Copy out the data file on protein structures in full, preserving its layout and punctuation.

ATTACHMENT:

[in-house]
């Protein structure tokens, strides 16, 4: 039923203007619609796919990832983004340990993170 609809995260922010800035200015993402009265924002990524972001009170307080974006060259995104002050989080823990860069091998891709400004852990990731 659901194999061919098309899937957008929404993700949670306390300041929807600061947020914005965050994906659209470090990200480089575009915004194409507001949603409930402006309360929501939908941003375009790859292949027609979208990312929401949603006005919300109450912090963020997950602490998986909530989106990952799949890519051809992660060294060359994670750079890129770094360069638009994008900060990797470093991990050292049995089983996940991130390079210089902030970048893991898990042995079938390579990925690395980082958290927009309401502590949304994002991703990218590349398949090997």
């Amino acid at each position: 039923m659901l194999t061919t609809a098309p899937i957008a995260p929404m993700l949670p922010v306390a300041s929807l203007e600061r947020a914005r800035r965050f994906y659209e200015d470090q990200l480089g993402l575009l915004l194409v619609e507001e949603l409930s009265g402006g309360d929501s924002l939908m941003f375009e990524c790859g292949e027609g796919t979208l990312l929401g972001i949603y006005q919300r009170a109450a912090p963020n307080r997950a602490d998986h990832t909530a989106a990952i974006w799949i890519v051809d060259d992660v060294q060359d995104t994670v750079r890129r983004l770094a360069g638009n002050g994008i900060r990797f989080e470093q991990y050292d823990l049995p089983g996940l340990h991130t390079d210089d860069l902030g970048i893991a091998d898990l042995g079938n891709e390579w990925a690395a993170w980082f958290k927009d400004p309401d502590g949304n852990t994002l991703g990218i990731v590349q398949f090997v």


[in-house]
């Protein structure tokens, strides 16, 4: 039923203007619609796919990832983004340990993170 609809995260922010800035200015993402009265924002990524972001009170307080974006060259995104002050989080823990860069091998891709400004852990990731 659901194999061919098309899937957008929404993700949670306390300041929807600061947020914005965050994906659209470090990200480089575009915004194409507001949603409930402006309360929501939908941003375009790859292949027609979208990312929401949603006005919300109450912090963020997950602490998986909530989106990952799949890519051809992660060294060359994670750079890129770094360069638009994008900060990797470093991990050292049995089983996940991130390079210089902030970048893991898990042995079938390579990925690395980082958290927009309401502590949304994002991703990218590349398949090997």
């Amino acid at each position: 039923m659901l194999t061919t609809a098309p899937i957008a995260p929404m993700l949670p922010v306390a300041s929807l203007e600061r947020a914005r800035r965050f994906y659209e200015d470090q990200l480089g993402l575009l915004l194409v619609e507001e949603l409930s009265g402006g309360d929501s924002l939908m941003f375009e990524c790859g292949e027609g796919t979208l990312l929401g972001i949603y006005q919300r009170a109450a912090p963020n307080r997950a602490d998986h990832t909530a989106a990952i974006w799949i890519v051809d060259d992660v060294q060359d995104t994670v750079r890129r983004l770094a360069g638009n002050g994008i900060r990797f989080e470093q991990y050292d823990l049995p089983g996940l340990h991130t390079d210089d860069l902030g970048i893991a091998d898990l042995g079938n891709e390579w990925a690395a993170w980082f958290k927009d400004p309401d502590g949304n852990t994002l991703g990218i990731v590349q398949f090997v």